• I fell in love with Jill McCorkle when I read The Cheerleader in 1984 and have owned every book since. While her short story collections are my favorites of their genre, I always believed I could never love another novel as much as Tending to Virginia, which I swore she'd stolen from characters in my immediate family and from feelings I'd harbored that I'd never divulged to a soul. But it's 5 a.m. and I just finished Life After Life, and this is surely my "new" favorite novel of all time.Worried [...]


  • "My earliest idea for this novel came twenty years ago when I sat with my dad as he was dying. The idea was completely abstract, and I didn’t even begin to know how to pursue it. But I knew that I was interested in capturing and highlighting that moment when a person leaves. One minute you are in the room with someone who has a life filled with detailed history and memories, and in the next minute, the person is gone, and those details and memories (those that have been told to someone) are al [...]


  • This amazing book is a literary gem. It is centered on a nursing home in a small town near the North Carolina coast (sounds like Southport to me) and weaves together the lives of a disparate group of folks, young and old. It might sound dreary. It is anything but. It points to the resilience and creativity in all of us through all of life no matter how hard things can get for us. It is a selection in St. Stephen’s Episcopal Church’s summer reading program. Here is my comment on the book’s [...]


  • As a nurse who has worked in an assisted living facility in the past, I really wanted to love this book, and the description made it sound great, as did all of the great reviews. I, however, was immensely disappointed. Each "chapter" is about a different character--in his or her perspective but told from a (usually) third-person point-of-view. I was over half-way through the book before I could piece together all the characters and their connections and relationships, as some are mentioned only [...]


  • The accolades from reviewers prompted me to expect much more. After completing about half of the novel I realized that the "masterpiece" promised by the editor on the back cover was not going to happen. I was expecting a luminosity of prose, something worthy of the term "masterpiece." I really can't imagine a novel being referred to as a "masterpiece" when on page 14, very early on, we are introduced to "C.J." whose opening line is "Speaking of things never to tell your kids: How about where you [...]


  • It's been years - maybe even decades - since I read Jill McCorkle, and I was attracted to this book about the intersection of elderly retirement-home folks with others in a small community as my mother now lives in one of these facilities and I had hoped to get some insight into life there. The characters are enjoyable (well, most of them - not Kendra or the heart surgeon), and McCorkle does a nice job of giving the elderly folks full, well-rounded lives and characters and of mostly avoiding ste [...]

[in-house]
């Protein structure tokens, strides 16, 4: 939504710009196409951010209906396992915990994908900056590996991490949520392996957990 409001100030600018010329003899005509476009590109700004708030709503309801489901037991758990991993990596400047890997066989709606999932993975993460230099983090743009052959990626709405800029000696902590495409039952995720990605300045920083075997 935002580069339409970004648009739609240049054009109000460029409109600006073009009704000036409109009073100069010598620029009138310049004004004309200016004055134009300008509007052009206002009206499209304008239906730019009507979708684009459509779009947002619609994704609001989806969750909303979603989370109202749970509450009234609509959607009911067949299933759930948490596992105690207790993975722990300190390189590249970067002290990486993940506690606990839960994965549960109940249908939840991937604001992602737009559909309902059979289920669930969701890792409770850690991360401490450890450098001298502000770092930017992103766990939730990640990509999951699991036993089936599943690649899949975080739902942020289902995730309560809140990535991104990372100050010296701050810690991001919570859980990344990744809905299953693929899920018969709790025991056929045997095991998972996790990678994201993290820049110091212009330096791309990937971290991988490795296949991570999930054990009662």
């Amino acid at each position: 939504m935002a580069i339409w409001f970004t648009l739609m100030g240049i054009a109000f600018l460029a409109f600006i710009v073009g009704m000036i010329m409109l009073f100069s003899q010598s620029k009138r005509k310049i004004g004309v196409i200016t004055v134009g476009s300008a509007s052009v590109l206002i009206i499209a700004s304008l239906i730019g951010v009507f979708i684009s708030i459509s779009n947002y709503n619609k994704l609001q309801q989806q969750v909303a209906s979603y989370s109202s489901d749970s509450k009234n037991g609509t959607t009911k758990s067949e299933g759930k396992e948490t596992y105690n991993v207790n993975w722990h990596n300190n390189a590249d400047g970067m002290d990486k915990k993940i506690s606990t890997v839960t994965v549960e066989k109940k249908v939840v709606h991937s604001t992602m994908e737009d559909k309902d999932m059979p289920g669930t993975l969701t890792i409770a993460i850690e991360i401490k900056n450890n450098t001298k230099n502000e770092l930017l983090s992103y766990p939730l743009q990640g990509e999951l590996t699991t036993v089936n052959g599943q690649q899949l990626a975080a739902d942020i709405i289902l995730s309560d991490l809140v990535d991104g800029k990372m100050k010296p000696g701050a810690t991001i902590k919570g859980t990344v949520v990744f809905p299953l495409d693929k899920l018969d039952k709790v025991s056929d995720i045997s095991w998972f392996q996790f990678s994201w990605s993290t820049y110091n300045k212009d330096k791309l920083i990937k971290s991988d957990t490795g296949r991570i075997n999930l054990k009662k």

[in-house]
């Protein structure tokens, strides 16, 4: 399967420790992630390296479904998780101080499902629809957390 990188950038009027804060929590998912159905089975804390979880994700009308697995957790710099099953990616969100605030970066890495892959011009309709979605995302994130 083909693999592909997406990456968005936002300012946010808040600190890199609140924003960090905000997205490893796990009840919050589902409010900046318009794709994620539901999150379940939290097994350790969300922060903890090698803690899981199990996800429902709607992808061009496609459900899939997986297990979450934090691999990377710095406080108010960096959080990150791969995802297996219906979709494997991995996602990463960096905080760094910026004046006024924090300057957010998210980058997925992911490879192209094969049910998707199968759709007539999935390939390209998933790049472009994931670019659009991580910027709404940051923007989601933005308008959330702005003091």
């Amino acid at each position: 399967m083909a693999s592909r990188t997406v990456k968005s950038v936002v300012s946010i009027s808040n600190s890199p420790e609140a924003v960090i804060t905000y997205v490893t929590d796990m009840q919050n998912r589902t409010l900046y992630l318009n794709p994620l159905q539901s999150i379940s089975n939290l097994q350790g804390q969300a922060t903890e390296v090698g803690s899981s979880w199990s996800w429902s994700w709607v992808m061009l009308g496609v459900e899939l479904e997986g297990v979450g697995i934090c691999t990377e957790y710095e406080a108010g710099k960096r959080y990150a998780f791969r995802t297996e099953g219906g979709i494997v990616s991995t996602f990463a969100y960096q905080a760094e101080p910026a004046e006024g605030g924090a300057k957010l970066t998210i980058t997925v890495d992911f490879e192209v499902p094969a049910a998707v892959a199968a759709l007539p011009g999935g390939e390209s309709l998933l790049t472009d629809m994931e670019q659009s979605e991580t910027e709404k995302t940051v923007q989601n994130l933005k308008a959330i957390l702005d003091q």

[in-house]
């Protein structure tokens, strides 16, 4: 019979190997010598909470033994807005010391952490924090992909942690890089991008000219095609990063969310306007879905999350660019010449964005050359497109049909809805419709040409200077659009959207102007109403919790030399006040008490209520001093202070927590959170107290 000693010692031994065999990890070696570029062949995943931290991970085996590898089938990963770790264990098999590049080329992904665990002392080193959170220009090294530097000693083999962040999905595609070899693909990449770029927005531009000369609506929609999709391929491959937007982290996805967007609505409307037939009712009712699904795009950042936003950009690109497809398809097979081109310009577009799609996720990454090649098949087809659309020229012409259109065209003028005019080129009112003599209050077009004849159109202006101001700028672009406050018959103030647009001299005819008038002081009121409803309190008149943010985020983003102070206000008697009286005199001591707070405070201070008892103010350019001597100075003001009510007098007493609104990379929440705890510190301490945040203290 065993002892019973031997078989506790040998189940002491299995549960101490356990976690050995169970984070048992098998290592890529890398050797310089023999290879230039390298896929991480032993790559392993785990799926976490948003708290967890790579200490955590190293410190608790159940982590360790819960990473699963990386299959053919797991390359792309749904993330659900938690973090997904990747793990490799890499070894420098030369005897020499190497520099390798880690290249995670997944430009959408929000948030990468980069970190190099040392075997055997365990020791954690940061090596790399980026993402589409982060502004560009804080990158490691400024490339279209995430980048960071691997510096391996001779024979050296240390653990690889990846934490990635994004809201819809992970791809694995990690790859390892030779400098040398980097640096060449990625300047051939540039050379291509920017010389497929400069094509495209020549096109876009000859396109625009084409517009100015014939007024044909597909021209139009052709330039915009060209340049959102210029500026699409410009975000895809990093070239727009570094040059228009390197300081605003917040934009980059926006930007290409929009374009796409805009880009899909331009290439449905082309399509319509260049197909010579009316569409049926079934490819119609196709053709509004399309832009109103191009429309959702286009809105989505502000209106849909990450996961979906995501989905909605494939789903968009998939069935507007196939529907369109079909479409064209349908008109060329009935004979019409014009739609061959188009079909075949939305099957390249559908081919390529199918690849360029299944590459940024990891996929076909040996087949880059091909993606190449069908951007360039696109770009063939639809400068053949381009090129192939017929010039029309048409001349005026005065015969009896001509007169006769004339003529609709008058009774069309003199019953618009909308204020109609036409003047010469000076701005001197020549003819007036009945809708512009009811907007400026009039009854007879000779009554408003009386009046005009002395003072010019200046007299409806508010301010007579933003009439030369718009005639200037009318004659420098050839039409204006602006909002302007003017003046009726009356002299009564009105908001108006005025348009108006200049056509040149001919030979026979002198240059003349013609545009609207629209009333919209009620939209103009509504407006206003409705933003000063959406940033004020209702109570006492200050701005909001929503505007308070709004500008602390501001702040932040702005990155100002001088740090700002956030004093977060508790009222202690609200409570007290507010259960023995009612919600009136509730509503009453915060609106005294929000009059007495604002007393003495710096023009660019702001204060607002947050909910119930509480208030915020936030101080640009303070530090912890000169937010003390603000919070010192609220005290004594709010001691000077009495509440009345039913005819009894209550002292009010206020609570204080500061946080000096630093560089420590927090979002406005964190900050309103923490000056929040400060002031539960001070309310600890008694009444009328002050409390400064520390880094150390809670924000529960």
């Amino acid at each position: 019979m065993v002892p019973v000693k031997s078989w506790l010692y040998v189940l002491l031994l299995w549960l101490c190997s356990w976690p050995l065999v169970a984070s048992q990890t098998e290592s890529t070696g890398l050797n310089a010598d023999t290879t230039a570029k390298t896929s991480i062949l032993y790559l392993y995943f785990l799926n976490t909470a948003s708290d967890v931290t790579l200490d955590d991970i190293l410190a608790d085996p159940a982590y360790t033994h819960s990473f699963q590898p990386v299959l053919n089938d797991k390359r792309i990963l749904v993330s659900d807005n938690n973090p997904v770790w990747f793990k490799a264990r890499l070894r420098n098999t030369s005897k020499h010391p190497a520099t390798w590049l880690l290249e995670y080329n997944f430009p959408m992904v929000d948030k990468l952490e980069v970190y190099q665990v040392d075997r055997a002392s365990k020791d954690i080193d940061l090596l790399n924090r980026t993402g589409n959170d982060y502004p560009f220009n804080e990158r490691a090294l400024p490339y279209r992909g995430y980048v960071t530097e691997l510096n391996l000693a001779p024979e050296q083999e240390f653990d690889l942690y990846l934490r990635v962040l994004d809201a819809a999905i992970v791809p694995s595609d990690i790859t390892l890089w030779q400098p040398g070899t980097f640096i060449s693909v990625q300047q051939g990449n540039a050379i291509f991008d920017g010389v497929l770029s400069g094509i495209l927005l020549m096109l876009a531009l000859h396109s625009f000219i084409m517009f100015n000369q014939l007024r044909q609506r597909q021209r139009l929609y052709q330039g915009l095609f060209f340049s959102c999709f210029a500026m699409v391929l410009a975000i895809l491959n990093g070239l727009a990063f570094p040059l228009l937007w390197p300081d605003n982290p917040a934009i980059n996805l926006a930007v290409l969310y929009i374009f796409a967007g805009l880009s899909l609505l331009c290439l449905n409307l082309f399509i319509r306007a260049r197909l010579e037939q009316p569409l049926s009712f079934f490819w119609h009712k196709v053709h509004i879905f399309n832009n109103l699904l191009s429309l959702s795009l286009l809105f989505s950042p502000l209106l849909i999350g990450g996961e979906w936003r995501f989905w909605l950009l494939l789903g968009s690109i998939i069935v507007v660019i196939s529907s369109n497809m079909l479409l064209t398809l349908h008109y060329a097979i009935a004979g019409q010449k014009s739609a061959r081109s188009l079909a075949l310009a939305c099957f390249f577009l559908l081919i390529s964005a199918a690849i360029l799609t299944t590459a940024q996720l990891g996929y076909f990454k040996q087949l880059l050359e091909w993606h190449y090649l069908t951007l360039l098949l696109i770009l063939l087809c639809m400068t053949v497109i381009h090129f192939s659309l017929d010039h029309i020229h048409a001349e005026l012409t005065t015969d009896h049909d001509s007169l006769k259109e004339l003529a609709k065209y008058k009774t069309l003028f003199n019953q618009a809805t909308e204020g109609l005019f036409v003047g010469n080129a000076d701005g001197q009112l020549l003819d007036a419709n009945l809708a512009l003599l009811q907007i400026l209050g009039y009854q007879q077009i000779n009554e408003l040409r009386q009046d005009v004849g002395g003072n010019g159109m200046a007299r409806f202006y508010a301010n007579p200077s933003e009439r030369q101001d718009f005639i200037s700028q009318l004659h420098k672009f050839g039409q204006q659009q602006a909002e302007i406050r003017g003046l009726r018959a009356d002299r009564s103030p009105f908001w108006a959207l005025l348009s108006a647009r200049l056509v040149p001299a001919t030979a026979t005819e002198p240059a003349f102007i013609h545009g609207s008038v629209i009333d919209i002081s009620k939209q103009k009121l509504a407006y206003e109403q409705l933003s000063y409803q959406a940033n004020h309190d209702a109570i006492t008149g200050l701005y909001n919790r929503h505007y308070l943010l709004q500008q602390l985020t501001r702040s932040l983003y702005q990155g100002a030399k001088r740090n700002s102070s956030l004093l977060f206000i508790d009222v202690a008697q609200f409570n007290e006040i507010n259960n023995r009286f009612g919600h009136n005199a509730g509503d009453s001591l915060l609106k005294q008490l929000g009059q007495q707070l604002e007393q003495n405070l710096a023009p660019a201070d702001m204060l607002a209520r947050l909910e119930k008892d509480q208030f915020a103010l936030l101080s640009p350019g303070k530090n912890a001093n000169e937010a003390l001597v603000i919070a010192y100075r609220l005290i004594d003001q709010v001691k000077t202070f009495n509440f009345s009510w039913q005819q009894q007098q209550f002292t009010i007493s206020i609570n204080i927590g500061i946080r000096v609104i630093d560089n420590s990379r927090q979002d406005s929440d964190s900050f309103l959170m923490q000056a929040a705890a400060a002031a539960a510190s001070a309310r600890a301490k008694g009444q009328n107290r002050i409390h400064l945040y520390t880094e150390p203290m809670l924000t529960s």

• This is a disappointing book, one with more than a few very nice passages that add up to nothing, like a dance troupe full of brilliant dancers but an incompetent choreographer renders them clumsy oafs. Most of the characters (and there are way too many of them), are well-rounded and interesting. We have a hospice worker, many residents of a nursing home, a twelve-year-old girl, her awful mother, and a cosmetician who works at the nursing home. The nursing home residents are the most interesting [...]


  • No. Just no. This is a mellow, slow burning character study, whose ending has no business being in it. The setting of the old age home, the little chapters of the main actors of this story whose prime has already passed, it's all very beautifully written. It was truly wonderful, dense more than slow, with characters the reader is compelled to care about. Gutsy Rachel Silverman with the memories of a past affair, Sadie the graceful and kind third grade teacher, Abby the little kid from next door [...]


  • I finished reading this book while staying in my Dad's retirement community for a week. While I don't recommend that environment as it all feels "too real", I had often thought there should be a way to collect all the stories represented in communities like Dad's. These. Residents all come from somewhere else and no one really gets to know one another's storiesl. I thought McCorkle did a great job of expressing that and of creating very memorable characters. I didn't feel some of the plot twists [...]


  • Life After Life takes place in a nursing home in North Carolina and contains the stories of several well developed and quirky characters who either live, work or visit the home. A glimpse into the last days of several people will fill you with poignancy, humor, regret and wisdom, each life ending differently and impacting their friends and family in different ways as well.


  • Awesome characters, good writing, interesting read but the ending took this from a 3/4 star book to a 2. The ending was so out of the blue that it seemed to come from a completely different book and made me really dislike the book. Barring the last chapter, totally worth reading.


  • I wish I could rate this higher, and I would for 3/4 of the book. Love her writing, great characters. But the whole thing seems to speed way up at the end, everything happens too fast and seems out of context, and many of the plot elements just don't seem to add up.